If space allows, always pack your shin/arm guards. You don’t want to return from your ski trip and have people thinking you were in a street fight. If you have to choose between the two, pack your shin guards. 

    It’s always a good idea to bring a pair of ski socks and long underwear so you aren’t forced to ski in whatever you wore to the airport. Ankle socks are not ideal to ski in.

    As for miscellaneous items, these might include, a neckie, cut resistant calf sleeves, and a water bottle. 

    Lastly, attach your booster straps together so they can easily sling over the top of your bag. Once you have everything laid out and folded nicely, it’s time to pack your bag! 

    #2: Keep Your Ski Bags Under 50 Pounds.

    Probably the most difficult part about traveling with skis is keeping your ski bag under an airplane's nearly impossible weight limit of 50 pounds. Any ounce over 50 pounds and you might be paying exorbitant fees. Through all my years of ski travel, I figured out the perfect packing technique to keep my ski bags under 50 pounds. 

    1. Pack your GS skis together.

    2. Pack your SL skis and poles together. 

    Two pairs of GS skis weigh just about 45 pounds and once you add a ski bag it comes out to be right around 49 or 50 pounds exactly. Make sure you don't pack anything else in the bag with your GS skis. Also, a good trick I learned to have skis fit perfectly together in a bag is to have the tips and tails of each pair of skis opposite. When the skis are facing different directions, the bindings are able to fit together like a puzzle piece. 

    Since your SL skis weigh far less than your GS, you can pack both pairs of SL and GS poles in with the skis and still be under 50 pounds. Be sure to weigh your bags at home by stepping onto a scale, getting your body weight, and then stepping onto the scale while holding your bag and subtracting the difference. Knowing if your bags are under 50 pounds before arriving at the airport is important that way you don't have to take off bindings on the airport floor... and yes, that's happened to me before.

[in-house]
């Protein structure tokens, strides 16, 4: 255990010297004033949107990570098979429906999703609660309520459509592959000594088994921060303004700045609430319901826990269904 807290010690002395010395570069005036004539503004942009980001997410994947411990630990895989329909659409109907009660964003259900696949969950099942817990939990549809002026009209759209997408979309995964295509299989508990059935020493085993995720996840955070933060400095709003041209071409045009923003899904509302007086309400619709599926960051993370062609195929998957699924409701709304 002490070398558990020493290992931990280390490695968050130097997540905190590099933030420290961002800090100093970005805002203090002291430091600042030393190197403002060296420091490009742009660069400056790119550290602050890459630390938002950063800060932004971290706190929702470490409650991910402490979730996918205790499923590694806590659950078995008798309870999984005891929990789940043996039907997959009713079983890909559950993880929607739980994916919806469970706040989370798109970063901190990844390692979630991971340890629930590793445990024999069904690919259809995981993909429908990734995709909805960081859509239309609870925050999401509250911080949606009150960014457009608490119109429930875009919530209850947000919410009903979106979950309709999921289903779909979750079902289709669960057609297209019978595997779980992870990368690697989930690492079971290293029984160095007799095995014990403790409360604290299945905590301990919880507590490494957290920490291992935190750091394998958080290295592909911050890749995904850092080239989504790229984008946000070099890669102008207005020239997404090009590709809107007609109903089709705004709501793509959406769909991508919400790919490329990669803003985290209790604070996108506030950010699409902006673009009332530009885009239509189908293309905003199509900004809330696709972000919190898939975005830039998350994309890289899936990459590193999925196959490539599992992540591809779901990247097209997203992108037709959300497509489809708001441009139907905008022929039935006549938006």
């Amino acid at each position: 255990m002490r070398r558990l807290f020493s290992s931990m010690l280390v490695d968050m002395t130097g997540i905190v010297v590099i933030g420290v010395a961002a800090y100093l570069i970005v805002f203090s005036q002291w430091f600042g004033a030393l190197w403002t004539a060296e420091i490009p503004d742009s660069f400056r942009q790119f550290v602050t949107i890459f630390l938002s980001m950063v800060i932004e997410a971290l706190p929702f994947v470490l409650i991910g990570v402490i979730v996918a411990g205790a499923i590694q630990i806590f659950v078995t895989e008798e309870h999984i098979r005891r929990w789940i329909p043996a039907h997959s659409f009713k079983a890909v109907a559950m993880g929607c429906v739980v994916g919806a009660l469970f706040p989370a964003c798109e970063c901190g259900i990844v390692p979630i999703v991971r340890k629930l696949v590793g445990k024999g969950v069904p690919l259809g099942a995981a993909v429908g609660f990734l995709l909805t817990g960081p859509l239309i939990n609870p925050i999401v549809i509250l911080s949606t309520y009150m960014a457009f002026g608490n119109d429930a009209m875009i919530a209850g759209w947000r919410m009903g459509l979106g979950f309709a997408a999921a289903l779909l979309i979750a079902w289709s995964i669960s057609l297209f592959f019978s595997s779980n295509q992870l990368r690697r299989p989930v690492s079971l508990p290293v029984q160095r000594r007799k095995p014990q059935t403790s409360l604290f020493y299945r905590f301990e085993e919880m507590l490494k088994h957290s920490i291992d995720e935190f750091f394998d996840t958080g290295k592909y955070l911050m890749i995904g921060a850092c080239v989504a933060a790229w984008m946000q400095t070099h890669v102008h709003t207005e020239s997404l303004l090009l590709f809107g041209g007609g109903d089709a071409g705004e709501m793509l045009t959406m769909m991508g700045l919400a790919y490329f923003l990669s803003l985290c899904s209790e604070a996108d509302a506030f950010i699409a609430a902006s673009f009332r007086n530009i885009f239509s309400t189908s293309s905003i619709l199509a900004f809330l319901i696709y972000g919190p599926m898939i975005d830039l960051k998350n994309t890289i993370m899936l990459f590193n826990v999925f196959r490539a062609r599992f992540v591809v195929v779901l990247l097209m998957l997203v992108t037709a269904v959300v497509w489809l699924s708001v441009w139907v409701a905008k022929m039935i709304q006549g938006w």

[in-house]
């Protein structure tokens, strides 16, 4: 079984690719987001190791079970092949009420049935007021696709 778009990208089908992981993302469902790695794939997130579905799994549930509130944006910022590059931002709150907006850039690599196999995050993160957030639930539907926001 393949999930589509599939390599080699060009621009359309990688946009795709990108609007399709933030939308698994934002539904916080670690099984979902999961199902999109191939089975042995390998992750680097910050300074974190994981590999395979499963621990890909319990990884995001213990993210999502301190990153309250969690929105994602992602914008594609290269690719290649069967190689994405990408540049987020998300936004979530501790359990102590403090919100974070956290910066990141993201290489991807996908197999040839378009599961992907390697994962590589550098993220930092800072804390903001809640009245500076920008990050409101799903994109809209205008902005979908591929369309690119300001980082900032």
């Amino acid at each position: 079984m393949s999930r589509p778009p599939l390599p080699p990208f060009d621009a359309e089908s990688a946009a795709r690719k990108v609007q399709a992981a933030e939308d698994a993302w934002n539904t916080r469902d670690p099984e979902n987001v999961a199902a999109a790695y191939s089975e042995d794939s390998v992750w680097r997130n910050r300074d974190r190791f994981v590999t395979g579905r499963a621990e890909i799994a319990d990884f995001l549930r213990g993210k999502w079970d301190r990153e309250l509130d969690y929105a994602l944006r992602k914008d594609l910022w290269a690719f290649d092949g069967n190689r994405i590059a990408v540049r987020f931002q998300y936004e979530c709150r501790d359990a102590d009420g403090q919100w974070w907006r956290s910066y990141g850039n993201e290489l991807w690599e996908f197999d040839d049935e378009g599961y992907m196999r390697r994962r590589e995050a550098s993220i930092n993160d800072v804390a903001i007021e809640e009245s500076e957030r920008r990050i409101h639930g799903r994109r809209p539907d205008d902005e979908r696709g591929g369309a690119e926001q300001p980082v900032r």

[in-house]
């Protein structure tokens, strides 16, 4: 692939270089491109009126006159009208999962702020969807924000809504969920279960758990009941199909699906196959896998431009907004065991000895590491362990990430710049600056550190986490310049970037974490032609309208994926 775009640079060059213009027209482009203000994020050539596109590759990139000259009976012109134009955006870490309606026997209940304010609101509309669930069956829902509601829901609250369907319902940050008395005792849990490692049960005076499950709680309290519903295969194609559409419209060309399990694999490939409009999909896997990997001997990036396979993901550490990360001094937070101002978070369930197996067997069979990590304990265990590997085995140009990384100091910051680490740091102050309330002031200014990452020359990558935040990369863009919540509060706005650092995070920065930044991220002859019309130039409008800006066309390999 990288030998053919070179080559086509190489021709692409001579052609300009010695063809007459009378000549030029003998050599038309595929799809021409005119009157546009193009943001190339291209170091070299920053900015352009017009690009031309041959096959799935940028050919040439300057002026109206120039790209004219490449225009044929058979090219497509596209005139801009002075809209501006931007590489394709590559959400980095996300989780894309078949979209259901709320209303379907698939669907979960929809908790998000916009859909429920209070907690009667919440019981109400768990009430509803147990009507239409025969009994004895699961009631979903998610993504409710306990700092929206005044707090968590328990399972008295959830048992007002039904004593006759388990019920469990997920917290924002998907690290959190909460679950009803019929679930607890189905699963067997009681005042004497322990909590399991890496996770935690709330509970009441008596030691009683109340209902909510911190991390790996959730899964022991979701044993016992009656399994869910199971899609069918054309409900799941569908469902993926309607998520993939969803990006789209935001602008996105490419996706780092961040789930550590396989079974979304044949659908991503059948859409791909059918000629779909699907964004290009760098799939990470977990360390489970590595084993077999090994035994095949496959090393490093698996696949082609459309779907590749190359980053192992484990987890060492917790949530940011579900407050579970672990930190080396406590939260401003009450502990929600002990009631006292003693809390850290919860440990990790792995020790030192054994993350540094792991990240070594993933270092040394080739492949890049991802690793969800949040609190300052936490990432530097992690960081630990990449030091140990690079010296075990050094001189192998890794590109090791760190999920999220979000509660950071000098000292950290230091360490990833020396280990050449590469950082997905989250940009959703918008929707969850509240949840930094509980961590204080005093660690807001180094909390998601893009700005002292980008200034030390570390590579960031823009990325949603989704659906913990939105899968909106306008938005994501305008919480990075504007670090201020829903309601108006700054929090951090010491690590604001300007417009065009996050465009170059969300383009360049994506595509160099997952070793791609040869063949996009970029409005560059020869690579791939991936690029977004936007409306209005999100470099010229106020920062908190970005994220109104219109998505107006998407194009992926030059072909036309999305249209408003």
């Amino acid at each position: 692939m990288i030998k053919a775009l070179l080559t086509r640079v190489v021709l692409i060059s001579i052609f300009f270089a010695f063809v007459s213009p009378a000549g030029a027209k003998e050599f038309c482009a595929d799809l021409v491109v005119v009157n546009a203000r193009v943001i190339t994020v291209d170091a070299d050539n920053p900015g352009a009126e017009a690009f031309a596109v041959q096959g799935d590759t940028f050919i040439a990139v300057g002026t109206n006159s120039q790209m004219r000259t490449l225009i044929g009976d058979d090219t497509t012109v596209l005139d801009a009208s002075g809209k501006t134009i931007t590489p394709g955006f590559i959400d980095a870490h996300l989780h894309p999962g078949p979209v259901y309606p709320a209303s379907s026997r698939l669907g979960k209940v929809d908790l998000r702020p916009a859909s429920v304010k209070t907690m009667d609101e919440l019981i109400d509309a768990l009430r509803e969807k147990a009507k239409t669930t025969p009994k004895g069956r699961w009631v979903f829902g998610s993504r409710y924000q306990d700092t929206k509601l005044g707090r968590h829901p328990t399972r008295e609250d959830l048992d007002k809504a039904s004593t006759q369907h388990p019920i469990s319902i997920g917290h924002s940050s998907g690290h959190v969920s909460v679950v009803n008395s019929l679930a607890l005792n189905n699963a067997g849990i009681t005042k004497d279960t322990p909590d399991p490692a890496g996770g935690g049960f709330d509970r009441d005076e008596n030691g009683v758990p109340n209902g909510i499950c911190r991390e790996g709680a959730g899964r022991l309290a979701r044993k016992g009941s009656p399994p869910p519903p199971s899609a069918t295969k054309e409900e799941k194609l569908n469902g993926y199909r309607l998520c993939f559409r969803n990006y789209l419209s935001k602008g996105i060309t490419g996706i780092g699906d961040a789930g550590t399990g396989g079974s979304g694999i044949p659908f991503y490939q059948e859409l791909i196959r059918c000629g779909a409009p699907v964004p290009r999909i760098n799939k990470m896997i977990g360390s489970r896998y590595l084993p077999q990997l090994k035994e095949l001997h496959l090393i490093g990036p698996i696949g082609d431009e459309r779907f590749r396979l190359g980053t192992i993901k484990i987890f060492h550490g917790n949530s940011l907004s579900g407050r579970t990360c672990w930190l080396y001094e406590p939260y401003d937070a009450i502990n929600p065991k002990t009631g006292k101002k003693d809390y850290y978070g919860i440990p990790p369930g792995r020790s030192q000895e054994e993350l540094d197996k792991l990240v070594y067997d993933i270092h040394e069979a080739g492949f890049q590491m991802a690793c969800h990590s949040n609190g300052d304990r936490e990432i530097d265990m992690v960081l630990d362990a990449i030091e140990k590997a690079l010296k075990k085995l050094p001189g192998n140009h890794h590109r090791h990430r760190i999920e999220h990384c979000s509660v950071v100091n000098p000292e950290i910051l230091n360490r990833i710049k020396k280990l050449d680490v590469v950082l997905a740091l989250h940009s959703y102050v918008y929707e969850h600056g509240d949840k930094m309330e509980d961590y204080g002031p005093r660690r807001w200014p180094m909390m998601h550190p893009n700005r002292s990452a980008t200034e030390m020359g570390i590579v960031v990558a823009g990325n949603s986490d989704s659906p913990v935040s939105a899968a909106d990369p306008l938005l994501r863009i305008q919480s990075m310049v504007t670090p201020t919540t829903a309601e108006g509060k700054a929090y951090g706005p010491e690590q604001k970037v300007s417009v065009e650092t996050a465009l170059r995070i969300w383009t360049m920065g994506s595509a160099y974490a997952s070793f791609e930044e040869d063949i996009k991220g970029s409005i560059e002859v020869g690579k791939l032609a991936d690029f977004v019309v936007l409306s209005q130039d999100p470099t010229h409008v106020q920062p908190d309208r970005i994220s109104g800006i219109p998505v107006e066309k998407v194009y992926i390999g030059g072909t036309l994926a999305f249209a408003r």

#3: Don't Overpack. 

    As a chronic over-packer, I understand how hard it is to not pack everything in your closet. To avoid packing way too much be sure to understand what you need for the trip and what you don't. If you are going somewhere just to ski and occasionally work out, you may only need one nice outfit for dinners but a bunch of ski and workout clothes.

    It's also smart to figure out if where you are staying offers a laundry service. If they do, you can bring far less clothing and wash it halfway through your trip so you don't end up smelling by the end. Plus packing only the essential clothing will allow space for tuning equipment, which isn't light. This can also help with keeping those suitcases under 50 pounds. 

    If you have made it this far into the blog I hope these tips and tricks were helpful for your upcoming summer ski travel! Remember, bring the essentials in your carry-on, keep your ski bags under 50 pounds, and don't overpack. 


    Hi, I love everything you’ve said. I’ve just got three questions: 1. What if we need to bring a laptop and/or school supplies? 2. What if our boot bag is too big for carry-on? 3. What about speed skis?

    I’m traveling to Chile, and am trying my best not to overpack. We might be doing speed training, so I need to account for bringing speed skis too (unless we’re told the speed training is off).

    — Cris